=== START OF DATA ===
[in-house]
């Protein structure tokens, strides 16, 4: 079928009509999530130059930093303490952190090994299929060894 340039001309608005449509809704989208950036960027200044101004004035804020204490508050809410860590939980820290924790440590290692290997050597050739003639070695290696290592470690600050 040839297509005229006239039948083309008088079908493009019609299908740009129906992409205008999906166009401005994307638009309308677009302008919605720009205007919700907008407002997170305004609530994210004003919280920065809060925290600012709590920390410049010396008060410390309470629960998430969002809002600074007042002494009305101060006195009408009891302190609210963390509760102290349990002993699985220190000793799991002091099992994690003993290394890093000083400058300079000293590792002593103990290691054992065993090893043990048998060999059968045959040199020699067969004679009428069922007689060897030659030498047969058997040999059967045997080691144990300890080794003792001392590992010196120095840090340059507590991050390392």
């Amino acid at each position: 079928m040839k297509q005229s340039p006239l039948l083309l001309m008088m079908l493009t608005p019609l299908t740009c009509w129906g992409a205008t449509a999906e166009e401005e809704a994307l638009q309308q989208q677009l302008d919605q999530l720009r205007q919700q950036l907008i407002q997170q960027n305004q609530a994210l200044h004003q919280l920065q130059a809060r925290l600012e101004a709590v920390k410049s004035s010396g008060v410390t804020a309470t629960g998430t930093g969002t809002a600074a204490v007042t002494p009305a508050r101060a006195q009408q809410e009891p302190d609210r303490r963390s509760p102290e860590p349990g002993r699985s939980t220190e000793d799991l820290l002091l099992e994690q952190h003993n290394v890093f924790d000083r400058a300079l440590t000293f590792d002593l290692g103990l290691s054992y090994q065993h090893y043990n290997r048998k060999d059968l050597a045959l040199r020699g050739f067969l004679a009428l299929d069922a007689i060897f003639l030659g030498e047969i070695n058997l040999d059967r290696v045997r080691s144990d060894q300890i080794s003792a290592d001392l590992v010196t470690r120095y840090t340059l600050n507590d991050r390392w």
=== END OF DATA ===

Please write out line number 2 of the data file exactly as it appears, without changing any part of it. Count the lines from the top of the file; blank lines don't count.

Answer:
């Protein structure tokens, strides 16, 4: 079928009509999530130059930093303490952190090994299929060894 340039001309608005449509809704989208950036960027200044101004004035804020204490508050809410860590939980820290924790440590290692290997050597050739003639070695290696290592470690600050 040839297509005229006239039948083309008088079908493009019609299908740009129906992409205008999906166009401005994307638009309308677009302008919605720009205007919700907008407002997170305004609530994210004003919280920065809060925290600012709590920390410049010396008060410390309470629960998430969002809002600074007042002494009305101060006195009408009891302190609210963390509760102290349990002993699985220190000793799991002091099992994690003993290394890093000083400058300079000293590792002593103990290691054992065993090893043990048998060999059968045959040199020699067969004679009428069922007689060897030659030498047969058997040999059967045997080691144990300890080794003792001392590992010196120095840090340059507590991050390392």